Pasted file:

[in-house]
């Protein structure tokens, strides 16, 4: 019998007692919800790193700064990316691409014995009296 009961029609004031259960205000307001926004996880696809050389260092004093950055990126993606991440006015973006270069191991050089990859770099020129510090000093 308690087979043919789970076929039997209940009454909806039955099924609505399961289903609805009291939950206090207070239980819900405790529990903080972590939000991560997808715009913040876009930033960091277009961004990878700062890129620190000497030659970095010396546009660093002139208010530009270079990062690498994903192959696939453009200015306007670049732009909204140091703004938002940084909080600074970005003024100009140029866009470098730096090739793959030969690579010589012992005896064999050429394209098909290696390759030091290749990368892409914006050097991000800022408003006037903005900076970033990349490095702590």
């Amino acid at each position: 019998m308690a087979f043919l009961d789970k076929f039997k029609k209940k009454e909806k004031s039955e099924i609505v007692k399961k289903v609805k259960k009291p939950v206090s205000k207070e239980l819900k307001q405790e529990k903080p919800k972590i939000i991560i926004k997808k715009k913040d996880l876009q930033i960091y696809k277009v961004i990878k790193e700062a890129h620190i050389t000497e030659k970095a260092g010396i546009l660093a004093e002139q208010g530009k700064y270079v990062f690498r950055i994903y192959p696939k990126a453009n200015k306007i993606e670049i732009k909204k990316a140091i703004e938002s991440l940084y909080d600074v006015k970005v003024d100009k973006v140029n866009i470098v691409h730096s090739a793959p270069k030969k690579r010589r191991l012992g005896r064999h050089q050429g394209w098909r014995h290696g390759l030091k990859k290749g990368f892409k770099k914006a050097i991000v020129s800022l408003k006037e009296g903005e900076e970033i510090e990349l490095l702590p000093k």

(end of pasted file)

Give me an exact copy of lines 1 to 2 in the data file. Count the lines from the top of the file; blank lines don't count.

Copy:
[in-house]
């Protein structure tokens, strides 16, 4: 019998007692919800790193700064990316691409014995009296 009961029609004031259960205000307001926004996880696809050389260092004093950055990126993606991440006015973006270069191991050089990859770099020129510090000093 308690087979043919789970076929039997209940009454909806039955099924609505399961289903609805009291939950206090207070239980819900405790529990903080972590939000991560997808715009913040876009930033960091277009961004990878700062890129620190000497030659970095010396546009660093002139208010530009270079990062690498994903192959696939453009200015306007670049732009909204140091703004938002940084909080600074970005003024100009140029866009470098730096090739793959030969690579010589012992005896064999050429394209098909290696390759030091290749990368892409914006050097991000800022408003006037903005900076970033990349490095702590």